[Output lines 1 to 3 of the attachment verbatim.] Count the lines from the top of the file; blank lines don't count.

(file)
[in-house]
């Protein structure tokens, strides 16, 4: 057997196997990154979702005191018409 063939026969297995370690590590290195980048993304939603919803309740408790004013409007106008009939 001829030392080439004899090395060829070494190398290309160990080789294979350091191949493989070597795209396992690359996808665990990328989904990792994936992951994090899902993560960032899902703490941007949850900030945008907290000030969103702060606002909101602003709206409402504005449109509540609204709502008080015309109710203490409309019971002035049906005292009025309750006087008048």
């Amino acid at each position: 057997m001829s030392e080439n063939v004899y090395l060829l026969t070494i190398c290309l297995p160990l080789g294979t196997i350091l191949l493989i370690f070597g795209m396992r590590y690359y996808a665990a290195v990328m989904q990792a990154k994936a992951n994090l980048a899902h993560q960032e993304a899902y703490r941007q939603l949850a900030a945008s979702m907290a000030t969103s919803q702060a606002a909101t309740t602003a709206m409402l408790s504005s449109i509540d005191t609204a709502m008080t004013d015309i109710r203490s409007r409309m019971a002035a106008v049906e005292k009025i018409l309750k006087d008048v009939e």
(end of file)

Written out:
[in-house]
């Protein structure tokens, strides 16, 4: 057997196997990154979702005191018409 063939026969297995370690590590290195980048993304939603919803309740408790004013409007106008009939 001829030392080439004899090395060829070494190398290309160990080789294979350091191949493989070597795209396992690359996808665990990328989904990792994936992951994090899902993560960032899902703490941007949850900030945008907290000030969103702060606002909101602003709206409402504005449109509540609204709502008080015309109710203490409309019971002035049906005292009025309750006087008048």
């Amino acid at each position: 057997m001829s030392e080439n063939v004899y090395l060829l026969t070494i190398c290309l297995p160990l080789g294979t196997i350091l191949l493989i370690f070597g795209m396992r590590y690359y996808a665990a290195v990328m989904q990792a990154k994936a992951n994090l980048a899902h993560q960032e993304a899902y703490r941007q939603l949850a900030a945008s979702m907290a000030t969103s919803q702060a606002a909101t309740t602003a709206m409402l408790s504005s449109i509540d005191t609204a709502m008080t004013d015309i109710r203490s409007r409309m019971a002035a106008v049906e005292k009025i018409l309750k006087d008048v009939e």